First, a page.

Epic Sciences

Press Releases


Epic Sciences receives CAP accreditation.

Epic Sciences announced today that they have received notice of their accreditation from the College of American Pathologists (CAP) for its San Diego laboratory.


Circulating tumor cells linked with treatment resistance and response in prostate cancer patients.

Research teams at Memorial Sloan Kettering Cancer Center and Epic Sciences have found that greater diversity among circulating tumor cells (CTCs) in the blood of advanced prostate cancer patients predicts not only shorter overall survival, but also the development of resistance to key anti-androgen therapies.


Epic Sciences enters into 35th pharma collaboration to advance companion diagnostics for new targeted therapeutics.

Epic Sciences, a private biotech company that develops novel diagnostics to personalize and advance the treatment and management of cancer, announced today that it has signed its 35th collaboration agreement with pharmaceutical companies.


Epic Sciences' chief scientific officer named leading global thinker by Foreign Policy magazine.

Epic Sciences' Chief Scientific Officer Dena Marrinucci, Ph.D., was named today by Foreign Policy magazine as one of this year’s 100 Leading Global Thinkers. Marrinucci will be honored at a gala in Washington, D.C. this evening.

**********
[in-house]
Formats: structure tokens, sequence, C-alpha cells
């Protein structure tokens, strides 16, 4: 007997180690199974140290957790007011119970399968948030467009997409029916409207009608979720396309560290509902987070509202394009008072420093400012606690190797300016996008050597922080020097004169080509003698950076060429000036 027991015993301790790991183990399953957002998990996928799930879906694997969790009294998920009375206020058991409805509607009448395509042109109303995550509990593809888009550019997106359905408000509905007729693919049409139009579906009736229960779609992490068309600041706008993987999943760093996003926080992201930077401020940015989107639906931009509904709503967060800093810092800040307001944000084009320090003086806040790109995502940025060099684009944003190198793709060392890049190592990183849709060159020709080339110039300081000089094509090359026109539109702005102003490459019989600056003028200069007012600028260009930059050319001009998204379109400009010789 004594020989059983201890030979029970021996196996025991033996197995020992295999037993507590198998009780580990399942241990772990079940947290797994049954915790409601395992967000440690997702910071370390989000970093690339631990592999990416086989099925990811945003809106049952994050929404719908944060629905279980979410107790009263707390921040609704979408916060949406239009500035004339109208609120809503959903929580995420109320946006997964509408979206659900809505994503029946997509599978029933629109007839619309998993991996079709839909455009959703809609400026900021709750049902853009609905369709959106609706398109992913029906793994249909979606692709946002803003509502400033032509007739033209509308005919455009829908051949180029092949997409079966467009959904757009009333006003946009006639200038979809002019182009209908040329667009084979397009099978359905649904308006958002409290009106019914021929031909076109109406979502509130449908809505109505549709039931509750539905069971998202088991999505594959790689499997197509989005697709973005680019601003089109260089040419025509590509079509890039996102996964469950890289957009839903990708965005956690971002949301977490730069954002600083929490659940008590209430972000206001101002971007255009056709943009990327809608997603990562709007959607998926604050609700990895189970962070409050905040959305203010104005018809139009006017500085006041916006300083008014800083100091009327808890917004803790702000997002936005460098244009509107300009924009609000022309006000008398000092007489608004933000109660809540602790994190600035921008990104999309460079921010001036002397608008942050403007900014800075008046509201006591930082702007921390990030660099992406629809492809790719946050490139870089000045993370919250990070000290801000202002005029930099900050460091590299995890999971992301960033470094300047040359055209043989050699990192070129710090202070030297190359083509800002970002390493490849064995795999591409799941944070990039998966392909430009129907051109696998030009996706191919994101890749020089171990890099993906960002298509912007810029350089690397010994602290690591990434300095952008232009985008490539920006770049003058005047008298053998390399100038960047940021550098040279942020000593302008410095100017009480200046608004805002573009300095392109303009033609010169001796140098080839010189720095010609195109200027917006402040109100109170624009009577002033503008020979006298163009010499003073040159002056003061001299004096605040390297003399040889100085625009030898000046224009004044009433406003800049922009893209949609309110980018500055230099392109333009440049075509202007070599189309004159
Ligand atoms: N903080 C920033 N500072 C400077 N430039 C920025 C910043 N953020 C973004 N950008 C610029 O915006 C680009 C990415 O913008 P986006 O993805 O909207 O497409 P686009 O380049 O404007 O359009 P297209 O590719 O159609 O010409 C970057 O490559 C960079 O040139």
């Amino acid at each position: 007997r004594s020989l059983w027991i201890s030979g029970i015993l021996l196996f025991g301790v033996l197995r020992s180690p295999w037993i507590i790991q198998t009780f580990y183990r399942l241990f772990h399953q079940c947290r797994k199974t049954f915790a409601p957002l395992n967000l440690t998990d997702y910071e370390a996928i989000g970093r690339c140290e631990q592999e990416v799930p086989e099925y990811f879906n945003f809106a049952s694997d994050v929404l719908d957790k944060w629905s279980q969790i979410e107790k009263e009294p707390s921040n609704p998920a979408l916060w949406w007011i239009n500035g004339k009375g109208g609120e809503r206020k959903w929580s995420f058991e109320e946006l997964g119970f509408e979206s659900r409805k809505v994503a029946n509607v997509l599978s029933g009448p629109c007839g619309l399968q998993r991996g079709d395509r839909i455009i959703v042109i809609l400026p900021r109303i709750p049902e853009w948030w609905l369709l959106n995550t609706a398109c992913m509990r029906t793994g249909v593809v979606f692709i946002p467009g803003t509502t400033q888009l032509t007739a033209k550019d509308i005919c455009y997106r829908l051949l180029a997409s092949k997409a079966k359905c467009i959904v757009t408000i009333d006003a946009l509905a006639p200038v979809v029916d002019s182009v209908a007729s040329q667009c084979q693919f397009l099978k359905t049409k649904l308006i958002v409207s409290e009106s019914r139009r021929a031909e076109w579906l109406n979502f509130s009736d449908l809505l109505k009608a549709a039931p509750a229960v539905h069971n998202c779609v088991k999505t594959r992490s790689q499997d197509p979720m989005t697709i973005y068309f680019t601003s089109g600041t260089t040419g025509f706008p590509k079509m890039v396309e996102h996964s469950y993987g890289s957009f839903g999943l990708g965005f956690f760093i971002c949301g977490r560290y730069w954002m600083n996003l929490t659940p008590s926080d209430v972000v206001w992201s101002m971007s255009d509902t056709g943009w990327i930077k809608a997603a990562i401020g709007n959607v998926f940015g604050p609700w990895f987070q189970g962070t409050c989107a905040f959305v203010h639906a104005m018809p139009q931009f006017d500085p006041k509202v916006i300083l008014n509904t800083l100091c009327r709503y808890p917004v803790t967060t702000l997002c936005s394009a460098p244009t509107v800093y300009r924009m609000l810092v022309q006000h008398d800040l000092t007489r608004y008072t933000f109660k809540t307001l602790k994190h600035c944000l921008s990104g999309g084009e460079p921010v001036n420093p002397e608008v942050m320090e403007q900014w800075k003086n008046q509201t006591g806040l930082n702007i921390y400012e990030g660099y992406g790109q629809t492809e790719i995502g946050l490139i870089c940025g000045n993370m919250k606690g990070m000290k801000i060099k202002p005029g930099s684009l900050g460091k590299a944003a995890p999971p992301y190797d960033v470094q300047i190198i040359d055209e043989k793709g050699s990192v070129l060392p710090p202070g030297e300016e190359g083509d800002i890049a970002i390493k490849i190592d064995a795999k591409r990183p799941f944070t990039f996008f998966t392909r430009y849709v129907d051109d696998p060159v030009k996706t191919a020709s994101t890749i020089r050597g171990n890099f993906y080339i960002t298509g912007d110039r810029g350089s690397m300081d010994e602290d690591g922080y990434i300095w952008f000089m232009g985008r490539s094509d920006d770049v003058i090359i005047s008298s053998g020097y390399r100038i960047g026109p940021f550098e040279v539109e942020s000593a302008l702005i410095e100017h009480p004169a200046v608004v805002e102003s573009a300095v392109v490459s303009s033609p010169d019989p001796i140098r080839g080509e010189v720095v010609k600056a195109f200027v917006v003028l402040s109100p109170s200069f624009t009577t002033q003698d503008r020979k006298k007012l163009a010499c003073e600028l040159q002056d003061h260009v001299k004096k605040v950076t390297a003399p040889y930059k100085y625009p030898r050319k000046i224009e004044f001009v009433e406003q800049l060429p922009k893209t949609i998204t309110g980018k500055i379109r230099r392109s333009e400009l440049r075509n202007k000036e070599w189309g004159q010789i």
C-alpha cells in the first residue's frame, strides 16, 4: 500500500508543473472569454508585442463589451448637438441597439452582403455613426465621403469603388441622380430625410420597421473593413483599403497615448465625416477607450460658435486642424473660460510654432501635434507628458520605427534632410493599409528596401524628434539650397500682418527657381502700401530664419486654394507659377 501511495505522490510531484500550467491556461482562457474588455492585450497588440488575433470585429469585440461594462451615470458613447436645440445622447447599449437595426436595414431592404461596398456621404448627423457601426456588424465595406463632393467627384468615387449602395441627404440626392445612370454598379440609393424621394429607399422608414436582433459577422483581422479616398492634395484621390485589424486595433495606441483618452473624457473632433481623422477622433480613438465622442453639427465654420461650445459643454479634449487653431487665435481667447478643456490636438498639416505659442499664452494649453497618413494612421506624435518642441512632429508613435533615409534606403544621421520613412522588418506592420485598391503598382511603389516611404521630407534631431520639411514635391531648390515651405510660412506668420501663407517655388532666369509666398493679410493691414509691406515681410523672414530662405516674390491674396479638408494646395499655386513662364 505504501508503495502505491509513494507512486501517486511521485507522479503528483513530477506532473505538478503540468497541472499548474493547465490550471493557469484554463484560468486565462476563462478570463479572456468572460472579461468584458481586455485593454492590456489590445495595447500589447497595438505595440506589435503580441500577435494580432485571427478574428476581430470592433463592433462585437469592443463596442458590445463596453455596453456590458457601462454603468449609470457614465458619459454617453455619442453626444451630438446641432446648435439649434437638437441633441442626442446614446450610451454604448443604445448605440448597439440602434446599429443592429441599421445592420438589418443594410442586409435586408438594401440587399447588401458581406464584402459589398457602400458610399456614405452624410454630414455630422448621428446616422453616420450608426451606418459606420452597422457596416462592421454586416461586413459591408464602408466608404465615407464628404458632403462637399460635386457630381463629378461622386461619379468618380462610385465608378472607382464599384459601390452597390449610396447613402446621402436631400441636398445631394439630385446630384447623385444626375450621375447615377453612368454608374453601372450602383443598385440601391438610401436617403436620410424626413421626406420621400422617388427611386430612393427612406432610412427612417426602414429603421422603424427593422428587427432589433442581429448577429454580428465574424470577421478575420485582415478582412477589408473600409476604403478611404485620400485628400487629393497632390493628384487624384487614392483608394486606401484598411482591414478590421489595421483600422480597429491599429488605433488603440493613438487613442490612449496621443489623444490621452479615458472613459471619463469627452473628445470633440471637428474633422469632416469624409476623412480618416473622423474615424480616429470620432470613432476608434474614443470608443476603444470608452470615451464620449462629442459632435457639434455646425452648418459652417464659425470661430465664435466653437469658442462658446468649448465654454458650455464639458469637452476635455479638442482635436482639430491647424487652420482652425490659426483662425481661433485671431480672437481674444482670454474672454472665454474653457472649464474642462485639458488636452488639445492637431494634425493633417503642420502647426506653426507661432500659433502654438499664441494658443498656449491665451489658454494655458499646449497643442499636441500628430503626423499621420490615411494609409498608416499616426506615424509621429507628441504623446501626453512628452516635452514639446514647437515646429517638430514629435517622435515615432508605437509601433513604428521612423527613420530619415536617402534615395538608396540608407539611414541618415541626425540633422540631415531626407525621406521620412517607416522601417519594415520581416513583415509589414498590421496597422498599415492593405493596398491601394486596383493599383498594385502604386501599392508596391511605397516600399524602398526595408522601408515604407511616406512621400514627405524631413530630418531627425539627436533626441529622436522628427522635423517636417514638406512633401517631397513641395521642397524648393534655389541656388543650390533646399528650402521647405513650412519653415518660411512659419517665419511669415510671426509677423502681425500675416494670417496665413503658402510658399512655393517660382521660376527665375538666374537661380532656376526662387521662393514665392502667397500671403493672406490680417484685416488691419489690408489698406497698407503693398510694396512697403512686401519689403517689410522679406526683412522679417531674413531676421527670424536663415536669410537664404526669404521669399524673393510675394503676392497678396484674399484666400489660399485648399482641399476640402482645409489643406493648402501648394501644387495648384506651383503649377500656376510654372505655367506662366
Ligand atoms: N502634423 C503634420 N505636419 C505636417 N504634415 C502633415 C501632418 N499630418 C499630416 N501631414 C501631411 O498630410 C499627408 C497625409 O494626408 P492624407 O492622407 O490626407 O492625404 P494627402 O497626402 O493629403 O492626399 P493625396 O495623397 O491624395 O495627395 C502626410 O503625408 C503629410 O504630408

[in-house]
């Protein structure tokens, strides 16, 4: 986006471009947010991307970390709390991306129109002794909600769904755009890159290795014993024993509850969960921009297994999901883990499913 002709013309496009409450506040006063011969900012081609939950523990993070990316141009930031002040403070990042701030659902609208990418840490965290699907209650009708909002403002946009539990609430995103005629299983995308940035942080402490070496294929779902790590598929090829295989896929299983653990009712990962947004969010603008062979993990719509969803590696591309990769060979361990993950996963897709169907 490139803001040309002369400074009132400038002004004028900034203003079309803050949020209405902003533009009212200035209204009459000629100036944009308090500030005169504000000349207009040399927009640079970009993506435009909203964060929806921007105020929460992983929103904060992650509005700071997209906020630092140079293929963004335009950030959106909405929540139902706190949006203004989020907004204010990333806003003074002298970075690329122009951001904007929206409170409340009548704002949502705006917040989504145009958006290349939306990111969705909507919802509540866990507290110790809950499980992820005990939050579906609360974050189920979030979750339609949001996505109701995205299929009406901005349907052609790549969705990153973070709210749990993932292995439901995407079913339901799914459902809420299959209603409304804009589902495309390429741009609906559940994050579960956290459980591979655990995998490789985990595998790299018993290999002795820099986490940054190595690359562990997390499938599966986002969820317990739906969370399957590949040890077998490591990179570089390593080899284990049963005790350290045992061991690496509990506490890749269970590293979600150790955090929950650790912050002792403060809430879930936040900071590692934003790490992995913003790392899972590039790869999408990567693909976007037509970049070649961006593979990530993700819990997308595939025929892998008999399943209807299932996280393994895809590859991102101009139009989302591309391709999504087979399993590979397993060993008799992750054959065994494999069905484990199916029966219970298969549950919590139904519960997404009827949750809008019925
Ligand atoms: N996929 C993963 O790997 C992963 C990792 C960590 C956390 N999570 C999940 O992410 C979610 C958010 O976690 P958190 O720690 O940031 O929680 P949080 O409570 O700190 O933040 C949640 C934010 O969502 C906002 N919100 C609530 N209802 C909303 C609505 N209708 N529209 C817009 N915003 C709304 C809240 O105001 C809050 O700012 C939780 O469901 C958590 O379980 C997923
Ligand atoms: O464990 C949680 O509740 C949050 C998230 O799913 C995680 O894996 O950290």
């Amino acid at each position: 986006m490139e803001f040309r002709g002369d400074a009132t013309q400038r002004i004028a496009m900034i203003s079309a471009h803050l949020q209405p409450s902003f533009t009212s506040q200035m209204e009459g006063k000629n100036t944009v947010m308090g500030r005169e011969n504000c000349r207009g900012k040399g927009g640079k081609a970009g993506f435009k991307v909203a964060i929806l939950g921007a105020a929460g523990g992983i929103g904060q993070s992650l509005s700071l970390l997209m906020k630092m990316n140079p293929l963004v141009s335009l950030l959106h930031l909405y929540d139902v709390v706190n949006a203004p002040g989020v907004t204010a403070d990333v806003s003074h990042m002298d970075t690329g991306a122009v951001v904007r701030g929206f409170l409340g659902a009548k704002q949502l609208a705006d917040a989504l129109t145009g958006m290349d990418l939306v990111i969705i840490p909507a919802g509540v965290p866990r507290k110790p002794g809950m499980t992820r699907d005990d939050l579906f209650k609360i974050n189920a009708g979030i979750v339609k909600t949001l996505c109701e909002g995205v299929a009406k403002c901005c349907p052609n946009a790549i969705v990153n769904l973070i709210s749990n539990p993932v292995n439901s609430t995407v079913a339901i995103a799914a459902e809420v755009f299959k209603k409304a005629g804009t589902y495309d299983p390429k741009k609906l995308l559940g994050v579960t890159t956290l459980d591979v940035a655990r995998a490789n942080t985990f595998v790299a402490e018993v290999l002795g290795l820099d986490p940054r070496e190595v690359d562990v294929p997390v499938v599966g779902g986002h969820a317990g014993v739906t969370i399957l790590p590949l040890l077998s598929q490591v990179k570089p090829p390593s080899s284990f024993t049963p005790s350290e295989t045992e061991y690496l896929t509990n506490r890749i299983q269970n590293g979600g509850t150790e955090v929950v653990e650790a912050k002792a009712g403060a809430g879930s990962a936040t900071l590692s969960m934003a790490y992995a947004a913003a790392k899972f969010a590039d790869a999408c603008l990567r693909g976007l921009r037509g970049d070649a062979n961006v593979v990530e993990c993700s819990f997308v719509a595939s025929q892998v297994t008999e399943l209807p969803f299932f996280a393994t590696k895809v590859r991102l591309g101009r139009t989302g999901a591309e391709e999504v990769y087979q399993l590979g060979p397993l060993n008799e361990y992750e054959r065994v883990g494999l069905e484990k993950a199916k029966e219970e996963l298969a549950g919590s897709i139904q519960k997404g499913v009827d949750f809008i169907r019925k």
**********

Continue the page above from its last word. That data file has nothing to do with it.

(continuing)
Epic Sciences partners with University of Pennsylvania's Abramson Cancer Center on cancer therapy discoveries through liquid biopsy.

Epic Sciences, Inc. announced today a collaboration with the Abramson Cancer Center of the University of Pennsylvania (Penn) on multiple studies to explore biomarkers, identified by analysis of circulating tumor cells (CTCs) at a single cell resolution, that are predictive of response to personalized cancer therapeutics.


Circulating tumor cells (CTC) in patients' blood detected by Epic Sciences are an "accurate representation" of genetic aberrations found in fresh metastatic tumor samples.

Most men with advanced prostate cancer, whether initially treated through surgical or chemical castration, eventually develop drug-resistant tumors. Monitoring for drug resistant genetic mutations could inform selection of the next line of therapy. A new non-invasive approach developed by Epic Sciences may be as effective at biomarker characterization as invasive surgical biopsies for metastatic castration-resistant prostate cancer (mCRPC) patients.


Epic Sciences' platform capable of single cell CTC identification sequencing in late stage, metastatic cancer.

After successive cancer therapies, multiple subpopulations of cancer cells arise, each with divergent genetic aberrations that may confer drug resistance or susceptibility. Tissue biopsies may not detect these subpopulations, but a liquid biopsy of blood using Epic Sciences’ no cell left behind® technology may help identify these important tumor cells and characterize how a patient’s tumors have evolved over time.